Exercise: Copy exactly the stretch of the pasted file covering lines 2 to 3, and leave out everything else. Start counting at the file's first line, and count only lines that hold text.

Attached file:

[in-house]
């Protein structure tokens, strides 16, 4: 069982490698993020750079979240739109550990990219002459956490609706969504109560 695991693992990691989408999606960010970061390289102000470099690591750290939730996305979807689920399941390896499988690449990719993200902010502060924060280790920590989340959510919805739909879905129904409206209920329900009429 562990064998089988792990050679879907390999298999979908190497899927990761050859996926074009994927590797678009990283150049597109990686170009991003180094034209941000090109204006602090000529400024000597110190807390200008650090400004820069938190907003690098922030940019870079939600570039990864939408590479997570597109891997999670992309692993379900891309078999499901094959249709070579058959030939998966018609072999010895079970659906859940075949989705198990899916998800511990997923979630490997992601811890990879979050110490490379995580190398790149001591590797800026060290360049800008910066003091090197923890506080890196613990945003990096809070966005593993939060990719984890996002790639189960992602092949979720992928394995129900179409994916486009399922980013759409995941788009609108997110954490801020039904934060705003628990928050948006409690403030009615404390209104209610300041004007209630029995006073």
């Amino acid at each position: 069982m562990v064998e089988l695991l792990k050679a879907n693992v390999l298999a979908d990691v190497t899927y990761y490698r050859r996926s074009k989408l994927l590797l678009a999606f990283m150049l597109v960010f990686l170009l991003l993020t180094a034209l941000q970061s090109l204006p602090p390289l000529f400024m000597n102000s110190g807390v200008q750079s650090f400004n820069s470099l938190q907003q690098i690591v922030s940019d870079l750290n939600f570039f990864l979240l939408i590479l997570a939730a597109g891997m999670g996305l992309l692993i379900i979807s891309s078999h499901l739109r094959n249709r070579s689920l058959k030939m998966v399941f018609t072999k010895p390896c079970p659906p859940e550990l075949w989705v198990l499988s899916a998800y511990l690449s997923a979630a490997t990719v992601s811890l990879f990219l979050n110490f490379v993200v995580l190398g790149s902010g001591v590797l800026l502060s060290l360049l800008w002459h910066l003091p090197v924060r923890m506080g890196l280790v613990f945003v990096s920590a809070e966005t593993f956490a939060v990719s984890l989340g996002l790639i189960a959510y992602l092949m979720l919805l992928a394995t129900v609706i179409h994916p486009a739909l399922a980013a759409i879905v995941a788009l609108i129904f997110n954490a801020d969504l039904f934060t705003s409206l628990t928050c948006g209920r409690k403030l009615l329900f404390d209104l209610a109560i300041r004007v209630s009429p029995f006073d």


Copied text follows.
């Protein structure tokens, strides 16, 4: 069982490698993020750079979240739109550990990219002459956490609706969504109560 695991693992990691989408999606960010970061390289102000470099690591750290939730996305979807689920399941390896499988690449990719993200902010502060924060280790920590989340959510919805739909879905129904409206209920329900009429 562990064998089988792990050679879907390999298999979908190497899927990761050859996926074009994927590797678009990283150049597109990686170009991003180094034209941000090109204006602090000529400024000597110190807390200008650090400004820069938190907003690098922030940019870079939600570039990864939408590479997570597109891997999670992309692993379900891309078999499901094959249709070579058959030939998966018609072999010895079970659906859940075949989705198990899916998800511990997923979630490997992601811890990879979050110490490379995580190398790149001591590797800026060290360049800008910066003091090197923890506080890196613990945003990096809070966005593993939060990719984890996002790639189960992602092949979720992928394995129900179409994916486009399922980013759409995941788009609108997110954490801020039904934060705003628990928050948006409690403030009615404390209104209610300041004007209630029995006073």
């Amino acid at each position: 069982m562990v064998e089988l695991l792990k050679a879907n693992v390999l298999a979908d990691v190497t899927y990761y490698r050859r996926s074009k989408l994927l590797l678009a999606f990283m150049l597109v960010f990686l170009l991003l993020t180094a034209l941000q970061s090109l204006p602090p390289l000529f400024m000597n102000s110190g807390v200008q750079s650090f400004n820069s470099l938190q907003q690098i690591v922030s940019d870079l750290n939600f570039f990864l979240l939408i590479l997570a939730a597109g891997m999670g996305l992309l692993i379900i979807s891309s078999h499901l739109r094959n249709r070579s689920l058959k030939m998966v399941f018609t072999k010895p390896c079970p659906p859940e550990l075949w989705v198990l499988s899916a998800y511990l690449s997923a979630a490997t990719v992601s811890l990879f990219l979050n110490f490379v993200v995580l190398g790149s902010g001591v590797l800026l502060s060290l360049l800008w002459h910066l003091p090197v924060r923890m506080g890196l280790v613990f945003v990096s920590a809070e966005t593993f956490a939060v990719s984890l989340g996002l790639i189960a959510y992602l092949m979720l919805l992928a394995t129900v609706i179409h994916p486009a739909l399922a980013a759409i879905v995941a788009l609108i129904f997110n954490a801020d969504l039904f934060t705003s409206l628990t928050c948006g209920r409690k403030l009615l329900f404390d209104l209610a109560i300041r004007v209630s009429p029995f006073d």